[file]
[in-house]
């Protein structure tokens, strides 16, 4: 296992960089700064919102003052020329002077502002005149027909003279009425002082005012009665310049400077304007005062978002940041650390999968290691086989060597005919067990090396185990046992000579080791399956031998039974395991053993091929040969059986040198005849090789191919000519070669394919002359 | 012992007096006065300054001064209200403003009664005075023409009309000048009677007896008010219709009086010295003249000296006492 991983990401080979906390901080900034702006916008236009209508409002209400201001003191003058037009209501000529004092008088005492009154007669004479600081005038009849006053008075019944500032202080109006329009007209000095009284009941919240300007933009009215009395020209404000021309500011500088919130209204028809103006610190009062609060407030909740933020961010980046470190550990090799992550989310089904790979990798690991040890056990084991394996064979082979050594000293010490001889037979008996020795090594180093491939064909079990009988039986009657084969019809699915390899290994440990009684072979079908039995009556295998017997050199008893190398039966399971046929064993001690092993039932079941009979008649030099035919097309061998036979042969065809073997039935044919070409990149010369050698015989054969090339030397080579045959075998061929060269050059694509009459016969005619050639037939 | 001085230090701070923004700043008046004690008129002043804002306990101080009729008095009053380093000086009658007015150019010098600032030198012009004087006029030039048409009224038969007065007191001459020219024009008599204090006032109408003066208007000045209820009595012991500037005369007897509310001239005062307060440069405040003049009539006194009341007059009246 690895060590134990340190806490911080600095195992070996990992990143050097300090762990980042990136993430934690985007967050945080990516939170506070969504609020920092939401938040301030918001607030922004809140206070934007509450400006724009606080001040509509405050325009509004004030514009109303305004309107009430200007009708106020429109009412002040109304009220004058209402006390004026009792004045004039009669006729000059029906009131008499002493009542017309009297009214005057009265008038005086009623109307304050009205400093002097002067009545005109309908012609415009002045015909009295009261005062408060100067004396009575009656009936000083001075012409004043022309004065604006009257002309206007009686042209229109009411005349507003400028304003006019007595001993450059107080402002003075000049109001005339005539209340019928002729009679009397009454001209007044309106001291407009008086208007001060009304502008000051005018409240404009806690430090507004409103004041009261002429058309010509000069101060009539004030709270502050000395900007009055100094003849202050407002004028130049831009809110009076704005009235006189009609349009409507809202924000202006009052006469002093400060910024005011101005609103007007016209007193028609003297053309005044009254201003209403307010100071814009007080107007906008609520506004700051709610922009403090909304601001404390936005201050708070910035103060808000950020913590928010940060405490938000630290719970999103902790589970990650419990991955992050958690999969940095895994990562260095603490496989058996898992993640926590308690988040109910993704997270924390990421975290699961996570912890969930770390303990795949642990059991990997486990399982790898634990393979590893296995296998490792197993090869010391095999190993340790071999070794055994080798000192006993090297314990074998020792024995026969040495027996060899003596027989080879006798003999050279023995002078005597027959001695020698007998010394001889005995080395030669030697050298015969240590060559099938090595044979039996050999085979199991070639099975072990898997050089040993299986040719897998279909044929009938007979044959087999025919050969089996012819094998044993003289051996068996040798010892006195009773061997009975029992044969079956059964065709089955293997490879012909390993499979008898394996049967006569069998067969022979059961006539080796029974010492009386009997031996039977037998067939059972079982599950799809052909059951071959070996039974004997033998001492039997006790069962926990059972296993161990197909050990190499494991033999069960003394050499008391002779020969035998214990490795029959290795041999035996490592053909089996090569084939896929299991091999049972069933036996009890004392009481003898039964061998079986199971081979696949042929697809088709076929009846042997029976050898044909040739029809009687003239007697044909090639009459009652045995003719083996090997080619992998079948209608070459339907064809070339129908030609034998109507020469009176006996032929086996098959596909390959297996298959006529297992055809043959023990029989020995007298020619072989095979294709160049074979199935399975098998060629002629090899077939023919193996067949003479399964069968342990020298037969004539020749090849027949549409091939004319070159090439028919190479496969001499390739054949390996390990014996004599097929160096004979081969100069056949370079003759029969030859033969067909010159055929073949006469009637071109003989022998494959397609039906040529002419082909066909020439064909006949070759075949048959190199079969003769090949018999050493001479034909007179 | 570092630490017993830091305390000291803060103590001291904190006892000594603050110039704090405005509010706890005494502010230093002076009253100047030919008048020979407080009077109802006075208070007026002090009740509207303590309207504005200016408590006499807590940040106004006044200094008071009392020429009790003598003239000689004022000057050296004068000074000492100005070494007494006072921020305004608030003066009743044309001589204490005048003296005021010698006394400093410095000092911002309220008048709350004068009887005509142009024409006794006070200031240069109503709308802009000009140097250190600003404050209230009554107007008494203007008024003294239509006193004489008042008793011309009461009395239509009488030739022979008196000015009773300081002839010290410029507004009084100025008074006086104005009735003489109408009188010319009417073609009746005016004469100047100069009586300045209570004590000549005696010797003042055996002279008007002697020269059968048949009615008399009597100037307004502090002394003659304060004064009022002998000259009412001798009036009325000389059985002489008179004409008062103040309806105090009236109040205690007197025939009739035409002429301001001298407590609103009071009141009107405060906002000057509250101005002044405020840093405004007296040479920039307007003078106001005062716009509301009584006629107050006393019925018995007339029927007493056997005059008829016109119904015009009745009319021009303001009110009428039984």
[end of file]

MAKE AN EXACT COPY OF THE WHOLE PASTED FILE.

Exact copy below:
[in-house]
């Protein structure tokens, strides 16, 4: 296992960089700064919102003052020329002077502002005149027909003279009425002082005012009665310049400077304007005062978002940041650390999968290691086989060597005919067990090396185990046992000579080791399956031998039974395991053993091929040969059986040198005849090789191919000519070669394919002359 | 012992007096006065300054001064209200403003009664005075023409009309000048009677007896008010219709009086010295003249000296006492 991983990401080979906390901080900034702006916008236009209508409002209400201001003191003058037009209501000529004092008088005492009154007669004479600081005038009849006053008075019944500032202080109006329009007209000095009284009941919240300007933009009215009395020209404000021309500011500088919130209204028809103006610190009062609060407030909740933020961010980046470190550990090799992550989310089904790979990798690991040890056990084991394996064979082979050594000293010490001889037979008996020795090594180093491939064909079990009988039986009657084969019809699915390899290994440990009684072979079908039995009556295998017997050199008893190398039966399971046929064993001690092993039932079941009979008649030099035919097309061998036979042969065809073997039935044919070409990149010369050698015989054969090339030397080579045959075998061929060269050059694509009459016969005619050639037939 | 001085230090701070923004700043008046004690008129002043804002306990101080009729008095009053380093000086009658007015150019010098600032030198012009004087006029030039048409009224038969007065007191001459020219024009008599204090006032109408003066208007000045209820009595012991500037005369007897509310001239005062307060440069405040003049009539006194009341007059009246 690895060590134990340190806490911080600095195992070996990992990143050097300090762990980042990136993430934690985007967050945080990516939170506070969504609020920092939401938040301030918001607030922004809140206070934007509450400006724009606080001040509509405050325009509004004030514009109303305004309107009430200007009708106020429109009412002040109304009220004058209402006390004026009792004045004039009669006729000059029906009131008499002493009542017309009297009214005057009265008038005086009623109307304050009205400093002097002067009545005109309908012609415009002045015909009295009261005062408060100067004396009575009656009936000083001075012409004043022309004065604006009257002309206007009686042209229109009411005349507003400028304003006019007595001993450059107080402002003075000049109001005339005539209340019928002729009679009397009454001209007044309106001291407009008086208007001060009304502008000051005018409240404009806690430090507004409103004041009261002429058309010509000069101060009539004030709270502050000395900007009055100094003849202050407002004028130049831009809110009076704005009235006189009609349009409507809202924000202006009052006469002093400060910024005011101005609103007007016209007193028609003297053309005044009254201003209403307010100071814009007080107007906008609520506004700051709610922009403090909304601001404390936005201050708070910035103060808000950020913590928010940060405490938000630290719970999103902790589970990650419990991955992050958690999969940095895994990562260095603490496989058996898992993640926590308690988040109910993704997270924390990421975290699961996570912890969930770390303990795949642990059991990997486990399982790898634990393979590893296995296998490792197993090869010391095999190993340790071999070794055994080798000192006993090297314990074998020792024995026969040495027996060899003596027989080879006798003999050279023995002078005597027959001695020698007998010394001889005995080395030669030697050298015969240590060559099938090595044979039996050999085979199991070639099975072990898997050089040993299986040719897998279909044929009938007979044959087999025919050969089996012819094998044993003289051996068996040798010892006195009773061997009975029992044969079956059964065709089955293997490879012909390993499979008898394996049967006569069998067969022979059961006539080796029974010492009386009997031996039977037998067939059972079982599950799809052909059951071959070996039974004997033998001492039997006790069962926990059972296993161990197909050990190499494991033999069960003394050499008391002779020969035998214990490795029959290795041999035996490592053909089996090569084939896929299991091999049972069933036996009890004392009481003898039964061998079986199971081979696949042929697809088709076929009846042997029976050898044909040739029809009687003239007697044909090639009459009652045995003719083996090997080619992998079948209608070459339907064809070339129908030609034998109507020469009176006996032929086996098959596909390959297996298959006529297992055809043959023990029989020995007298020619072989095979294709160049074979199935399975098998060629002629090899077939023919193996067949003479399964069968342990020298037969004539020749090849027949549409091939004319070159090439028919190479496969001499390739054949390996390990014996004599097929160096004979081969100069056949370079003759029969030859033969067909010159055929073949006469009637071109003989022998494959397609039906040529002419082909066909020439064909006949070759075949048959190199079969003769090949018999050493001479034909007179 | 570092630490017993830091305390000291803060103590001291904190006892000594603050110039704090405005509010706890005494502010230093002076009253100047030919008048020979407080009077109802006075208070007026002090009740509207303590309207504005200016408590006499807590940040106004006044200094008071009392020429009790003598003239000689004022000057050296004068000074000492100005070494007494006072921020305004608030003066009743044309001589204490005048003296005021010698006394400093410095000092911002309220008048709350004068009887005509142009024409006794006070200031240069109503709308802009000009140097250190600003404050209230009554107007008494203007008024003294239509006193004489008042008793011309009461009395239509009488030739022979008196000015009773300081002839010290410029507004009084100025008074006086104005009735003489109408009188010319009417073609009746005016004469100047100069009586300045209570004590000549005696010797003042055996002279008007002697020269059968048949009615008399009597100037307004502090002394003659304060004064009022002998000259009412001798009036009325000389059985002489008179004409008062103040309806105090009236109040205690007197025939009739035409002429301001001298407590609103009071009141009107405060906002000057509250101005002044405020840093405004007296040479920039307007003078106001005062716009509301009584006629107050006393019925018995007339029927007493056997005059008829016109119904015009009745009319021009303001009110009428039984």